Doga Dernegi volunteers with Hasankeyf residents calling for an end to Ilisu Dam project which will inundate 12,000 years old town of Hasankeyf

Dam projects in Turkey have cumulatively increased in recent years. River ecosystems and associated resident communities are under constant and immense threats, as dams continue to be one of the most debated issues in Turkey. Currently, the government of Turkey plans to construct a total of 1,738 dams and hydroelectric power plants by 2023. On top of these, another 2,000 dams are planned for irrigation and drinking-water purposes, with these proposals totalling around 4,000 dams.

The planned construction of the massive Ilisu dam on the Tigris River in South East Turkey is the largest of all 4000 dam projects in Turkey and one of the world’s most controversial energy projects. Despite widespread opposition, the Turkish government is proceeding with the construction of the dam that would inundate an area over 310 sq. kms in ancient Mesopotamia (the area to be flooded is equivalent to the size of  the EU member state of Malta). Though the dam is planned to have a life span of less than 100 years, its legacy will bring enormous and permanent cultural, humanitarian and natural repercussions in Mesopotamia, the cradle of all civilisation on earth.

The 11,000 year-old historic town of Hasankeyf would disappear together with hundreds of cultural and archaeological sites. Tens of thousands of people would be displaced and important habitats for globally and regionally threatened species would be destroyed. The dam would also affect other important habitats and communities that live and rely on the Tigris River, which flows through Mesopotamia all the way to the marshes of Basra in Iraq. Globally endangered species that will be affected by the Ilısu include the Egyptian Vulture, Euphrates Soft-shelled Turtle, and the Leopard (Mesopotamian) Barbel.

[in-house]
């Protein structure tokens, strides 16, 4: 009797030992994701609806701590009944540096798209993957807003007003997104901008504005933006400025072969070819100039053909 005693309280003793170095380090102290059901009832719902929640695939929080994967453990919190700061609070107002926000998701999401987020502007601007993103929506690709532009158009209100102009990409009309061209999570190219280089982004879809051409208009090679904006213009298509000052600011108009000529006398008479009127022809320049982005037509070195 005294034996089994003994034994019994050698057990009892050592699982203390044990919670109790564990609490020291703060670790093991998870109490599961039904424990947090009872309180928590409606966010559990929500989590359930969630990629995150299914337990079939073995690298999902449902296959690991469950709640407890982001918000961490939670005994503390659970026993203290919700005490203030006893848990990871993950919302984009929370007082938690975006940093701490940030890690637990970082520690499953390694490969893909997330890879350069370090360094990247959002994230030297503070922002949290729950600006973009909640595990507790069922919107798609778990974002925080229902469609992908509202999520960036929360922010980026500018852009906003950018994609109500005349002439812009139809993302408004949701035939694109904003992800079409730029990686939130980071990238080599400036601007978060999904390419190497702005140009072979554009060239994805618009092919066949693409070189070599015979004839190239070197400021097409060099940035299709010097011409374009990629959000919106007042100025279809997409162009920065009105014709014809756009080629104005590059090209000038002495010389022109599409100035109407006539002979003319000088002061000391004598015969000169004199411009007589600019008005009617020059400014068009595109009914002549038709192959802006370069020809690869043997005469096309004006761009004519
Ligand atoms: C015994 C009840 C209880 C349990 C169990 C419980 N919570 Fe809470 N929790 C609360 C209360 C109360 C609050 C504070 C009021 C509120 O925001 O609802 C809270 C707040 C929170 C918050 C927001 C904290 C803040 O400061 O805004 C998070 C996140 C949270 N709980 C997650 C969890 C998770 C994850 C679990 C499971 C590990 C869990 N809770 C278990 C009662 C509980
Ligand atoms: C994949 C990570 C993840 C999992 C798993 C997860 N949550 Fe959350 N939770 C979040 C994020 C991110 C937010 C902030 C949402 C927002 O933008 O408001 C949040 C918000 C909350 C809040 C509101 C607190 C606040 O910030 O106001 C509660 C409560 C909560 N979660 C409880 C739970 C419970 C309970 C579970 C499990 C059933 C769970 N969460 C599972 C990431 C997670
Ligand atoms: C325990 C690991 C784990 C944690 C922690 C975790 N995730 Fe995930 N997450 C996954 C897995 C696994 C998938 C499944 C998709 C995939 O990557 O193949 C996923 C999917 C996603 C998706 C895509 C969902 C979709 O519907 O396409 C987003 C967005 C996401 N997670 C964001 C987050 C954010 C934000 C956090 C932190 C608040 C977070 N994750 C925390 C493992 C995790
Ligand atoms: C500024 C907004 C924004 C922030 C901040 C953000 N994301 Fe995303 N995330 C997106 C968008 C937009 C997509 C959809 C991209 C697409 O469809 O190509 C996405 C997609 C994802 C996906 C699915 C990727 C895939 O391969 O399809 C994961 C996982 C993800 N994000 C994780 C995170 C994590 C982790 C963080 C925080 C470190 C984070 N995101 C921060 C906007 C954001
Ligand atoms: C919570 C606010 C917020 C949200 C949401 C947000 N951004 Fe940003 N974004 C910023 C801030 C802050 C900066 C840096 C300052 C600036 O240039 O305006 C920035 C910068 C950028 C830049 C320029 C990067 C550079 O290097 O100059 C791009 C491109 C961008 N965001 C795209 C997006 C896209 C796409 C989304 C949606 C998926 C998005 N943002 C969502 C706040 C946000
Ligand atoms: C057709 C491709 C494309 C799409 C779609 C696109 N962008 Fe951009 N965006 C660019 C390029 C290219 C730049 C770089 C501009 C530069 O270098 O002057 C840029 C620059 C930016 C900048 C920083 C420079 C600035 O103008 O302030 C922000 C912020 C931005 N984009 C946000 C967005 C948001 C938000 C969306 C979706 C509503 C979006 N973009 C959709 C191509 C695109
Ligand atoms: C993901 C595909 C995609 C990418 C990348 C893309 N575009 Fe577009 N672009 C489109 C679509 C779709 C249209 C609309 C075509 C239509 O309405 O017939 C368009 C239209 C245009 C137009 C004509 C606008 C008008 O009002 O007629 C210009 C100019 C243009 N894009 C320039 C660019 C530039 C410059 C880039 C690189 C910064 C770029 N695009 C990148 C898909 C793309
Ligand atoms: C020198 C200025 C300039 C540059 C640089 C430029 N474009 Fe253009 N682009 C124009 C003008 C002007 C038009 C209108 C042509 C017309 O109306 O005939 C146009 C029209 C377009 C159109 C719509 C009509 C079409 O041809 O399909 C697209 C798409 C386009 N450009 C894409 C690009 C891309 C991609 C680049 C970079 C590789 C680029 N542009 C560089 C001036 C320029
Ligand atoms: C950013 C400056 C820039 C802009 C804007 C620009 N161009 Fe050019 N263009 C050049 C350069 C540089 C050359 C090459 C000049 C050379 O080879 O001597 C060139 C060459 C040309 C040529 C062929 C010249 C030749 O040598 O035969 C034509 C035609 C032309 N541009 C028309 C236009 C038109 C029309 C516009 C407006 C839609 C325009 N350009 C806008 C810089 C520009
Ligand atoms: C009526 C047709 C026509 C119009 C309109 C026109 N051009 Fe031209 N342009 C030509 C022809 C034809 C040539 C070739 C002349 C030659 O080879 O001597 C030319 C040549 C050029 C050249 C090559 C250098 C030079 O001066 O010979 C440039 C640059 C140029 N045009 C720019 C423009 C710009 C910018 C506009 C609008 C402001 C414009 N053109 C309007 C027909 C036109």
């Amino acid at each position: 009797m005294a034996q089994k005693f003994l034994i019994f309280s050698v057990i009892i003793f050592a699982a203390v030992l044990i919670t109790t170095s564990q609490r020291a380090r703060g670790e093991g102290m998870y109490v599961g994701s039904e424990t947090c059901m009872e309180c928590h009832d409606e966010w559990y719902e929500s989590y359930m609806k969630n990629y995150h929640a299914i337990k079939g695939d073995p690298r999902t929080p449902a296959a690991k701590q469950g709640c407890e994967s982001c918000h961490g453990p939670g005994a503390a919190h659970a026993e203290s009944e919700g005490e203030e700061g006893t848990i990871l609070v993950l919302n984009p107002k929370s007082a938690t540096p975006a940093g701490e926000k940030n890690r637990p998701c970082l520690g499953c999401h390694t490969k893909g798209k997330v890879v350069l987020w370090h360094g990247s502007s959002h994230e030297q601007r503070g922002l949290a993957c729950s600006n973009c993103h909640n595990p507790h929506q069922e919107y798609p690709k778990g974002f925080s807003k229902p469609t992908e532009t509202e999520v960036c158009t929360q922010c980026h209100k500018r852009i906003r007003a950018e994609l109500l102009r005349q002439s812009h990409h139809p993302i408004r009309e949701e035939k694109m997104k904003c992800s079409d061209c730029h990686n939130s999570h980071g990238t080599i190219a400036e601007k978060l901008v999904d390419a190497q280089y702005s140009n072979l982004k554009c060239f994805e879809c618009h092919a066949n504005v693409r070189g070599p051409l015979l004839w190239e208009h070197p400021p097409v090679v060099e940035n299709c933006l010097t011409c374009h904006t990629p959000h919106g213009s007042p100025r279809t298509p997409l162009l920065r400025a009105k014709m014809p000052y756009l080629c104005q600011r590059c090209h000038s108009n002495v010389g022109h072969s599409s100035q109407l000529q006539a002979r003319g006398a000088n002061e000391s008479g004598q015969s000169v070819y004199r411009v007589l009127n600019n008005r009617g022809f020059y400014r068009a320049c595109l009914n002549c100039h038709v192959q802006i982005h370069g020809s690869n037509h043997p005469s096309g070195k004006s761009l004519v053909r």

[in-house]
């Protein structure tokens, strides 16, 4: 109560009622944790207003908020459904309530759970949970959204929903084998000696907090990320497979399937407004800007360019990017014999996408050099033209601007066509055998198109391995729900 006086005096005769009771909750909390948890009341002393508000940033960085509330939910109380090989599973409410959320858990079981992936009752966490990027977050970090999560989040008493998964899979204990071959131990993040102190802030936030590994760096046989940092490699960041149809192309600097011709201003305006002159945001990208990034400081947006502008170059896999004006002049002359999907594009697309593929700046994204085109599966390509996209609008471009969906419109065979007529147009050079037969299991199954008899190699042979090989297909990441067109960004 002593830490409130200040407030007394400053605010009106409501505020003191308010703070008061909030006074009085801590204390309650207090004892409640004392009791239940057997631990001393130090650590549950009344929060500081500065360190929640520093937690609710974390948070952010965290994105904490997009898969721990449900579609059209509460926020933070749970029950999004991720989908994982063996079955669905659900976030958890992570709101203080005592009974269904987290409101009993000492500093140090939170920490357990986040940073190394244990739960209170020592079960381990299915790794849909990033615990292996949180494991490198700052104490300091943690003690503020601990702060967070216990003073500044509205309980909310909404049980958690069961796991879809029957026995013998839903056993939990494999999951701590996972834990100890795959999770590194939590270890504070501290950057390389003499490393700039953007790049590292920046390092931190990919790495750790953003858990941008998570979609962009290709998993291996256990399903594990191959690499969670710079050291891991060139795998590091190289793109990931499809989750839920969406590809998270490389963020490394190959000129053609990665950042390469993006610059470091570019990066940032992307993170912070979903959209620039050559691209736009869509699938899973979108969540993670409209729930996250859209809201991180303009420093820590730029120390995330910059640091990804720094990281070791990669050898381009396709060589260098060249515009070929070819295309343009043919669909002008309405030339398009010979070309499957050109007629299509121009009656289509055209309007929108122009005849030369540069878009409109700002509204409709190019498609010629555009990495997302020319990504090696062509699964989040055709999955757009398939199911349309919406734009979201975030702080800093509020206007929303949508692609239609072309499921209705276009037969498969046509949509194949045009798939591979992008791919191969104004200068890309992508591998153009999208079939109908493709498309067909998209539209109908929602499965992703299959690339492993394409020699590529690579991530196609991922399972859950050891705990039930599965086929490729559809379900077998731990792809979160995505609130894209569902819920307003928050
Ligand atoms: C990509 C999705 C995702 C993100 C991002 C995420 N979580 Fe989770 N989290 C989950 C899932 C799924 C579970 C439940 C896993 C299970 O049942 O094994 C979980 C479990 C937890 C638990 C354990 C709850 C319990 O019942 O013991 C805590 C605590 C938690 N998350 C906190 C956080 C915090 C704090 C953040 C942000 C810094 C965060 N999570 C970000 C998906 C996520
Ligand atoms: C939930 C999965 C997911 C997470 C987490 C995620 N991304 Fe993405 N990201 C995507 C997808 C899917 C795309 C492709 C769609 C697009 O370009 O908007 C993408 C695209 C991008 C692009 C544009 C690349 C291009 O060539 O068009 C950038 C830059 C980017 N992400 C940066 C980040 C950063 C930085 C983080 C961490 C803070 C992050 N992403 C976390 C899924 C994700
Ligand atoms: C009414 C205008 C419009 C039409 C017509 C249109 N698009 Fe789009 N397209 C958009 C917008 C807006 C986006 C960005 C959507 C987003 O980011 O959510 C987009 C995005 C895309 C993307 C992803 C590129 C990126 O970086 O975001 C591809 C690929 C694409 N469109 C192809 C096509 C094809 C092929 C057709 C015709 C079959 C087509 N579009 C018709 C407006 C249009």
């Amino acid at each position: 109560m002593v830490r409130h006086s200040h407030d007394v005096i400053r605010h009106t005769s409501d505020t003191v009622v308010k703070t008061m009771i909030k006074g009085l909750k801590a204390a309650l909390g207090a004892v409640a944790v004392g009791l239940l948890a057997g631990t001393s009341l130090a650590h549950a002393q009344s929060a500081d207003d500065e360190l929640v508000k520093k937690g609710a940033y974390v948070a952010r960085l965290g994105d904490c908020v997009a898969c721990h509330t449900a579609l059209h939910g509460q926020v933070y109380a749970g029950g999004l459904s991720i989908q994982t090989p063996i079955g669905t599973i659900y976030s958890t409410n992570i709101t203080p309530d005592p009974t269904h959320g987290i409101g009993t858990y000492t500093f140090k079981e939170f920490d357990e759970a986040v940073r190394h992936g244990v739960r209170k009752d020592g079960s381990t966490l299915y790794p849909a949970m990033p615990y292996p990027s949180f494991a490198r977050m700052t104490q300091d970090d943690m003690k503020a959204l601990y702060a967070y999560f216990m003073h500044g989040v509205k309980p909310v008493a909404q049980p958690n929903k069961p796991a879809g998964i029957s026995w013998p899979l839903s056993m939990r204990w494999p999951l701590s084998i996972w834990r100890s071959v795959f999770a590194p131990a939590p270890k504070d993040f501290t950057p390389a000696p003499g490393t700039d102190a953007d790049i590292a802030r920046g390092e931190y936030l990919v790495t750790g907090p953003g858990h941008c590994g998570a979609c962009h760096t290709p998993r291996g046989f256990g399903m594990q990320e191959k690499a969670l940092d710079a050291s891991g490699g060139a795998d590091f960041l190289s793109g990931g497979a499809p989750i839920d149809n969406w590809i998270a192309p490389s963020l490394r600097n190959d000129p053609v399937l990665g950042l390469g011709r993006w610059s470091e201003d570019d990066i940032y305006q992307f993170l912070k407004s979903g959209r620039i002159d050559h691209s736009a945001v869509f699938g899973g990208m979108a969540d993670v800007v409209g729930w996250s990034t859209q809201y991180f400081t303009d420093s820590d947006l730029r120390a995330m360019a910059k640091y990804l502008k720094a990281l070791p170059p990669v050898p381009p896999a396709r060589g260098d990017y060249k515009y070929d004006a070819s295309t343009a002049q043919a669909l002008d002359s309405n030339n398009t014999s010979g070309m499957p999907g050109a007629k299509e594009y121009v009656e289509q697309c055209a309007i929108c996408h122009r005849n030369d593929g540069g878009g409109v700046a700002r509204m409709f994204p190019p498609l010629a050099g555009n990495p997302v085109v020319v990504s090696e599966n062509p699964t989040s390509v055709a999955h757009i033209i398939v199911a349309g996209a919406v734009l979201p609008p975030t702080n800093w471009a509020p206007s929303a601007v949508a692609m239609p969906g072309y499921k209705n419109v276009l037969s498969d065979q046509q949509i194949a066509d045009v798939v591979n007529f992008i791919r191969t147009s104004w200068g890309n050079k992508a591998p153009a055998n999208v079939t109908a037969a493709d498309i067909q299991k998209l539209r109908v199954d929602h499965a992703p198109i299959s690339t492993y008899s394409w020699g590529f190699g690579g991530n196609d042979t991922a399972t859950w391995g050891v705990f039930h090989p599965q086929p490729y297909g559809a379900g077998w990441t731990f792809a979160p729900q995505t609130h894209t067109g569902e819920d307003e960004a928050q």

The Ilisu Dam would flood an area so rich in its cultural and natural heritage that it meets nine out of 10 UNESCO World Heritage Site criteria. It is the only place in the world to come that close to UNESCO’s requirements, according to a report published by Istanbul University Professor Zeynep Ahunbay, who is also President of ICOMOS Turkey (the International Council on Monuments and Sites that evaluates nominations for World Heritage Status).

Doga Dernegi, the BirdLife International Partner in Turkey, together with other national and international NGOs, has campaigned since 2005 to stop the Ilisu Dam project, proposing a list of alternative solutions to the dam and demanding the Turkish government to nominate Hasankeyf and the Tigris Valley for UNESCO World Heritage Status. To this end, we have been closely working with residents and local stakeholders, academics and experts, national and local NGOs, international organisations such as ECA Watch, and the Keep Hasankeyf Alive Initiative. Acclaimed authors and artists have also endorsed our campaign to save Hasankeyf and the Tigris Valley. These include world renowned authors Yasar Kemal and Nobel prize winner Orhan Pamuk, as well as world known musicians Tarkan and Sezen Aksu.

Our campaigns have resulted in the withdrawal of three European Credit Agencies from the project in 2009. Never before has an existing export guarantee been cancelled due to ecological, social or cultural concerns. Yet, since the withdrawal of the European funding, the Turkish authorities have declared that the project would still go ahead with Turkish funds.

Doga Dernegi’s demands continue to gain strength with the support of over 100,000 people who signed up to the campaign’s petition. The possible cancellation of the long-debated Ilisu Dam will also affect the fate of other rivers in Turkey and elsewhere.